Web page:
Monday 29th Oct 2018
Approximately 41,000 companies rely on some form of invoice finance, but that’s a tiny minority of the UK’s total SMEs. About 5% by most estimates. And that’s interesting, because an estimated 40% of UK SMEs say they have cash flow issues. For the record, that means that approximately 800,000 businesses are struggling to maintain positive cash flow, and don’t know how to improve it.
Poor cash flow - where a businesses’ outgoings are greater than it’s month-on-month income - can cause some fairly serious problems. Irrespective of whether your owed large sums of money from regular clients, it can turn everyday matters like:
Keeping up with payroll
Buying new stock
Investing in new equipment
Funding sustainable growth
Training your staff
...into a real challenge. Poor cash flow can also put a lot of strain on business owners and/or directors. Particularly if the company is young, and responsibility for chasing up unpaid invoices falls to people who should be focused on growing the business.
How can small businesses improve cash flow?
If this struggle sounds familiar, you may be interested in exploring invoice financing. Invoice financing is an increasingly-popular type of asset-based financing that allows you to unlock unrealized potential by raising cash against the value of unpaid invoices. Think of it as selling your sales ledger, or (if you use an invoice discounting facility) using unsettled invoices as collateral for a low-interest business loan.
Invoice financing is a great fit for businesses that offer 30, 60 or 90 day payment terms to their B2B clients. It removes the long wait time that causes so many cash flow issues, and it’s also a great way to fund the early stages of growth.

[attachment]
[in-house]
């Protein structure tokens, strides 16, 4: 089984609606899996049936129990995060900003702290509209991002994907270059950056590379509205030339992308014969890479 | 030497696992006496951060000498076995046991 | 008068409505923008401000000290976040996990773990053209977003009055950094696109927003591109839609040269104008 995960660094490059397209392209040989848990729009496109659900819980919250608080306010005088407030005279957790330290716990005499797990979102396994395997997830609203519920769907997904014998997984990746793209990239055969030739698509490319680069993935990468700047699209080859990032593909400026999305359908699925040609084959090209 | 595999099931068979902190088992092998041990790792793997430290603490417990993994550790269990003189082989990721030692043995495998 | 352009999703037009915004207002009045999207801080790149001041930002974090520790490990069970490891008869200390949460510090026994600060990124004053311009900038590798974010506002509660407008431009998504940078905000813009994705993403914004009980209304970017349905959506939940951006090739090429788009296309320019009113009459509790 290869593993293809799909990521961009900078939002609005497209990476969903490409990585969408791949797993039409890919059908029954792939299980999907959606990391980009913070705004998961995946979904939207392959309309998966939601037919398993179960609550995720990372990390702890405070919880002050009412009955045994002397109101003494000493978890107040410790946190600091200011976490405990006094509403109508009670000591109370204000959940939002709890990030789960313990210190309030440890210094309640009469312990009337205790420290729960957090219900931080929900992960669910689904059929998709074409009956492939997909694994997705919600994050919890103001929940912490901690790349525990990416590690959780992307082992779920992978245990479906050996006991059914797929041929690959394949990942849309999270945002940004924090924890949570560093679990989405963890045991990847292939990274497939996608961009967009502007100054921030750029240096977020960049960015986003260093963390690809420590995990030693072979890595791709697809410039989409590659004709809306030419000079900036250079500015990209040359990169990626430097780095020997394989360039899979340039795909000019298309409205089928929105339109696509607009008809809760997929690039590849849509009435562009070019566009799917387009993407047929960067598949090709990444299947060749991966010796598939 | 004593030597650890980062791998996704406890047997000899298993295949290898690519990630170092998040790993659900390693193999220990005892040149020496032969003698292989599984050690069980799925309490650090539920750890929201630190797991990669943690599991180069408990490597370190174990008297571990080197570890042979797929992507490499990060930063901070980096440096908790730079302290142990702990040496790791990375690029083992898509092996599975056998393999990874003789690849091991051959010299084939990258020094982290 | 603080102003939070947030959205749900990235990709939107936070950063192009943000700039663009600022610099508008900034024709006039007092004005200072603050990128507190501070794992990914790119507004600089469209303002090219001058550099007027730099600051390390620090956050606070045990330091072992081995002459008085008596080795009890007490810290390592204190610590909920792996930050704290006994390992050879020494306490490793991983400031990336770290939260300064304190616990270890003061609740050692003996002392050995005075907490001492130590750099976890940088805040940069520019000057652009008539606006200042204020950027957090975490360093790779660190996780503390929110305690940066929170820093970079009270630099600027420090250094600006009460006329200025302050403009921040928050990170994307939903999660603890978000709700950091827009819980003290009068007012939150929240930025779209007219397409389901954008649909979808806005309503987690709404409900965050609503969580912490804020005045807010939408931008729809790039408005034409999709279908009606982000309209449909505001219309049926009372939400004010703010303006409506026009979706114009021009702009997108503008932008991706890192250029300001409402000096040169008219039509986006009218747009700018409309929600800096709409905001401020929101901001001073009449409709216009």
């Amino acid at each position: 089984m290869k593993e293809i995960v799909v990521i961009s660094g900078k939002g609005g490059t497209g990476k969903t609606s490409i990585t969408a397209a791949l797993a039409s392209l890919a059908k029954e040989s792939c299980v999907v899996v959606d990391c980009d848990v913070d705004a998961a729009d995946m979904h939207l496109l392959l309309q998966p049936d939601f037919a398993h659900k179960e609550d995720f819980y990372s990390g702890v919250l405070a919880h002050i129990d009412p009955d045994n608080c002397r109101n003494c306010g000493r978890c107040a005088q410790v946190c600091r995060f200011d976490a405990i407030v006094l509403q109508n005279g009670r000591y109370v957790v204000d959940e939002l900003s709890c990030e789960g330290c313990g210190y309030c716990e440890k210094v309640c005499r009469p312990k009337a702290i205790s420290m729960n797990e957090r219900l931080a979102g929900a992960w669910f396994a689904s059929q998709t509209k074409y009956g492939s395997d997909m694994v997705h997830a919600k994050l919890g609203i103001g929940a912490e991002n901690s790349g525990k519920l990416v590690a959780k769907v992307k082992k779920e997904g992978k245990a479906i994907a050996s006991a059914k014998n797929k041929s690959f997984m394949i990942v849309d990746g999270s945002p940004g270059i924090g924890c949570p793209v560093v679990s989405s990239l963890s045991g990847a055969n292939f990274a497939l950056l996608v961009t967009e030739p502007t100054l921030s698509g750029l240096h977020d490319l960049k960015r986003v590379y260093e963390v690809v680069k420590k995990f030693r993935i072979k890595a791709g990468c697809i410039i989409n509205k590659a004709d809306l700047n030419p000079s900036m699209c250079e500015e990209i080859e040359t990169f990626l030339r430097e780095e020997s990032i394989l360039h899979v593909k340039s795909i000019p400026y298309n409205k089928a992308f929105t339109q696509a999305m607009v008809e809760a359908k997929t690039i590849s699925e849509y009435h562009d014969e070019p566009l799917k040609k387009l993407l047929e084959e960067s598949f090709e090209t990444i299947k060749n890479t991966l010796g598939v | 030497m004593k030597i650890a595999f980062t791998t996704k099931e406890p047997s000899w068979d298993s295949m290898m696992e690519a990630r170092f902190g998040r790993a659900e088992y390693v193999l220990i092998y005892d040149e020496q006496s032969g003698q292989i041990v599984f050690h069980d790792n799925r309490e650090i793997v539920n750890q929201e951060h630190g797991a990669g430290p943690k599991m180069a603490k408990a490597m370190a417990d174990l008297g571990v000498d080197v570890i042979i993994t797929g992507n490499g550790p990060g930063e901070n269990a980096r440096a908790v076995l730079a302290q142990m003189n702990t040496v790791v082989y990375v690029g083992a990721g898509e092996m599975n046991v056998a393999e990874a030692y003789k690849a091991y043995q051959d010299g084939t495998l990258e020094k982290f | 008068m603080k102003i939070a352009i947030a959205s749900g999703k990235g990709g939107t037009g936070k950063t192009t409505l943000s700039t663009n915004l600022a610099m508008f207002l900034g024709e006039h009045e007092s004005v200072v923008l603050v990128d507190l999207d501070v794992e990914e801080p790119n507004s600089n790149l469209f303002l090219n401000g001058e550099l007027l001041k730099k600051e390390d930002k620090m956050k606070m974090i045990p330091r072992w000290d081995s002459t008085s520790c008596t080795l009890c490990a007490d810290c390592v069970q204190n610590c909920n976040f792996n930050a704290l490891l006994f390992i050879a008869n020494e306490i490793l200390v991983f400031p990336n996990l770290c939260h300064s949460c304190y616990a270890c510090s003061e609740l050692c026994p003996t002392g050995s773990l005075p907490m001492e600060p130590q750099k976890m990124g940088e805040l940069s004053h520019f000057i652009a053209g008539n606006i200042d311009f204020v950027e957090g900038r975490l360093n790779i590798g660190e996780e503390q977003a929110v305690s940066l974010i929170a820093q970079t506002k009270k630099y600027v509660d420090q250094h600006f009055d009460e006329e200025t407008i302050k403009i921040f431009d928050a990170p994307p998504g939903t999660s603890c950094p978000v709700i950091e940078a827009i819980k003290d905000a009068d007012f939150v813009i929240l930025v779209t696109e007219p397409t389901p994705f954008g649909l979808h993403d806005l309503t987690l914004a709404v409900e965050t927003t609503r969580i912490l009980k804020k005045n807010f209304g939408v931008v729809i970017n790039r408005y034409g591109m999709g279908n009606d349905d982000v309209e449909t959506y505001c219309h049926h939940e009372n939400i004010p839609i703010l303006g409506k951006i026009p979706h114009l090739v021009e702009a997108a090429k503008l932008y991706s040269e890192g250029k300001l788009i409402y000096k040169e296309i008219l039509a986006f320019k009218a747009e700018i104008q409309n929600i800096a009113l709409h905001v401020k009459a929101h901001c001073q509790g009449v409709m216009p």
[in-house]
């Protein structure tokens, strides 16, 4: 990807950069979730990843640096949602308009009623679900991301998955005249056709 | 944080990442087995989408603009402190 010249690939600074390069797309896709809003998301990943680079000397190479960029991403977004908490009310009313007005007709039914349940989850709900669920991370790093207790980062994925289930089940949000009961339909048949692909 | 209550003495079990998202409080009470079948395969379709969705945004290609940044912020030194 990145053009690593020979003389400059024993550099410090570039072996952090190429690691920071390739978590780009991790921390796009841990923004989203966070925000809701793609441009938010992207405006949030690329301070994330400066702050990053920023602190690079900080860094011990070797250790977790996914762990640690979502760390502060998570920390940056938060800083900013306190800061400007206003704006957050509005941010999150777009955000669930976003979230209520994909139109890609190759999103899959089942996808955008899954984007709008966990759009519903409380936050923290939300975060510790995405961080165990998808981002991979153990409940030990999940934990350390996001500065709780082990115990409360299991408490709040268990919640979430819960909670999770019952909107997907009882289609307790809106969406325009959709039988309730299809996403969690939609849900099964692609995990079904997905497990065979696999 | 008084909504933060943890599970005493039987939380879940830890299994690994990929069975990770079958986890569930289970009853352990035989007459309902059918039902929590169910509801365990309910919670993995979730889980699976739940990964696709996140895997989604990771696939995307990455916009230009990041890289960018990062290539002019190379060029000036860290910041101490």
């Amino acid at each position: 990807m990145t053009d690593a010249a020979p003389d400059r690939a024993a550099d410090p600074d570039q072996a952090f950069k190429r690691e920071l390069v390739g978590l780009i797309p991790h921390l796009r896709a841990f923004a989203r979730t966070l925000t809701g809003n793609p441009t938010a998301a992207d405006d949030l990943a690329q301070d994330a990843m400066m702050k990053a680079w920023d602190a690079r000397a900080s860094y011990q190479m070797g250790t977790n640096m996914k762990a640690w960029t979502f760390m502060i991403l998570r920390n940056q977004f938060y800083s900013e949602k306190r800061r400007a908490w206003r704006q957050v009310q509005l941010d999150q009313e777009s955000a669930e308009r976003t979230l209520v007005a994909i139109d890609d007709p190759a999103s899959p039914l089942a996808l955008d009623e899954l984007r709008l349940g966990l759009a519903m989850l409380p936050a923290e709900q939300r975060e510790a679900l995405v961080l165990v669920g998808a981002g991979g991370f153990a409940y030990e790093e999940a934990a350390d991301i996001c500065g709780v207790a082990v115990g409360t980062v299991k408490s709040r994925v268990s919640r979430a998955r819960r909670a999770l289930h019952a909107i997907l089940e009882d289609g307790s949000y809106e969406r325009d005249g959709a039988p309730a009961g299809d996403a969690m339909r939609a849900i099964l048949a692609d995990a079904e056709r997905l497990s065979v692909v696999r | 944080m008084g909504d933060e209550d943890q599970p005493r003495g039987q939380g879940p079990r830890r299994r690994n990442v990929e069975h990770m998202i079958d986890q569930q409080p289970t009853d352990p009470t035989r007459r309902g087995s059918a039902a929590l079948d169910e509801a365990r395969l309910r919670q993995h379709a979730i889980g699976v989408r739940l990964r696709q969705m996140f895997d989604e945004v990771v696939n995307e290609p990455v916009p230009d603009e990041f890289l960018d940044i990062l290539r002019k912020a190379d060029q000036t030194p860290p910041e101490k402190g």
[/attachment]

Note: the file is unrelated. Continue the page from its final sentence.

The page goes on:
Using a standard invoice financing facility, you
Issue invoices whenever you deliver goods or services
Forward your invoices to your factor on the same day
Receive 80-90% of the invoices’ value within 24-48 hrs*
Wait until the invoice is paid, and then settle the account with your factor
(*depending on the terms of your agreement)
Because invoice financing uses a tangible asset as collateral, interest rates and fees are generally quite low. Invoice financing facilities are also consistent; paying out every time you issue a customer invoice which means that you are all-but guaranteed a steady stream of ready cash.
Invoice financing for SMEs
Typically, small to medium sized enterprises (SMEs) are offered invoice factoring arrangements by specialist lenders. Invoice factoring is a specific type of invoice financing that involves outsourcing your sales ledger to the factor you are borrowing from. You issue invoices to all of your clients as usual, but the factor takes responsibility for chasing the invoice, and your client will pay the factor instead of you.
In most cases, the factor will then pay you the remaining value of the invoice minus any fees.
Invoice factoring agreements are a great fit for SMEs because they remove the (often costly) necessity of employing your own credit control department. Instead, you get the benefit of your factor’s in-house resources, and years of credit control experience. You also free up time that can be used to grow your business but there are some disadvantages.
Namely, that your clients will know that you’re using an invoice factoring service. You’ll also be outsourcing some of your client-side communication which can cause problems if your clients are used to dealing with you. Ultimately, it’s important to do your own cost/benefit analysis before you engage with an invoice financing facility, but it’s worth remembering that invoice factoring can smooth over cash flow issues. Particularly if you are running an SME.